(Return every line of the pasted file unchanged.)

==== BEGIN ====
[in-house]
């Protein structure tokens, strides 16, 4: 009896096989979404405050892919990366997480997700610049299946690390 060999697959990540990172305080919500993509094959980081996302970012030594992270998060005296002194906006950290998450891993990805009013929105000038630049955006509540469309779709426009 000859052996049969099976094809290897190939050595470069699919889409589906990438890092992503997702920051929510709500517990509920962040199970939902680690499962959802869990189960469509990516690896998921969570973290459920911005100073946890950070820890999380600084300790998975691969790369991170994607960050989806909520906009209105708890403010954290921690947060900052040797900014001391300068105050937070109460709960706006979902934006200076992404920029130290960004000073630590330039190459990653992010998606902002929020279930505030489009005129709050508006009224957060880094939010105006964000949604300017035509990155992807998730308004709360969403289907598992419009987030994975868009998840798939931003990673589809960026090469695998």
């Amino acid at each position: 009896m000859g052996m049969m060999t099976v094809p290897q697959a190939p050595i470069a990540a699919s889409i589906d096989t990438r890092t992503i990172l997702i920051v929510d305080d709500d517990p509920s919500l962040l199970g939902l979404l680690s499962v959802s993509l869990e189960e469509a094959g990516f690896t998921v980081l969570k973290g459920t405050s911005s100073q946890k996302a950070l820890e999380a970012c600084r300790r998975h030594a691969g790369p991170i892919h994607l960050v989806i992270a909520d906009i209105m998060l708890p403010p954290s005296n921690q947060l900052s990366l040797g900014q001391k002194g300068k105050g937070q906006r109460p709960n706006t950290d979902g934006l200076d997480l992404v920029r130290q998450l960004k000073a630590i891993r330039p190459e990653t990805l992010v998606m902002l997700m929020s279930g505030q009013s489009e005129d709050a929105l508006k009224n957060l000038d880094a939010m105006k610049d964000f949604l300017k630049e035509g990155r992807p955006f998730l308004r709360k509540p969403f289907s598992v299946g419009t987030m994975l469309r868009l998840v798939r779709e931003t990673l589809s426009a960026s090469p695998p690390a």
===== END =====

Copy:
[in-house]
């Protein structure tokens, strides 16, 4: 009896096989979404405050892919990366997480997700610049299946690390 060999697959990540990172305080919500993509094959980081996302970012030594992270998060005296002194906006950290998450891993990805009013929105000038630049955006509540469309779709426009 000859052996049969099976094809290897190939050595470069699919889409589906990438890092992503997702920051929510709500517990509920962040199970939902680690499962959802869990189960469509990516690896998921969570973290459920911005100073946890950070820890999380600084300790998975691969790369991170994607960050989806909520906009209105708890403010954290921690947060900052040797900014001391300068105050937070109460709960706006979902934006200076992404920029130290960004000073630590330039190459990653992010998606902002929020279930505030489009005129709050508006009224957060880094939010105006964000949604300017035509990155992807998730308004709360969403289907598992419009987030994975868009998840798939931003990673589809960026090469695998």
């Amino acid at each position: 009896m000859g052996m049969m060999t099976v094809p290897q697959a190939p050595i470069a990540a699919s889409i589906d096989t990438r890092t992503i990172l997702i920051v929510d305080d709500d517990p509920s919500l962040l199970g939902l979404l680690s499962v959802s993509l869990e189960e469509a094959g990516f690896t998921v980081l969570k973290g459920t405050s911005s100073q946890k996302a950070l820890e999380a970012c600084r300790r998975h030594a691969g790369p991170i892919h994607l960050v989806i992270a909520d906009i209105m998060l708890p403010p954290s005296n921690q947060l900052s990366l040797g900014q001391k002194g300068k105050g937070q906006r109460p709960n706006t950290d979902g934006l200076d997480l992404v920029r130290q998450l960004k000073a630590i891993r330039p190459e990653t990805l992010v998606m902002l997700m929020s279930g505030q009013s489009e005129d709050a929105l508006k009224n957060l000038d880094a939010m105006k610049d964000f949604l300017k630049e035509g990155r992807p955006f998730l308004r709360k509540p969403f289907s598992v299946g419009t987030m994975l469309r868009l998840v798939r779709e931003t990673l589809s426009a960026s090469p695998p690390a």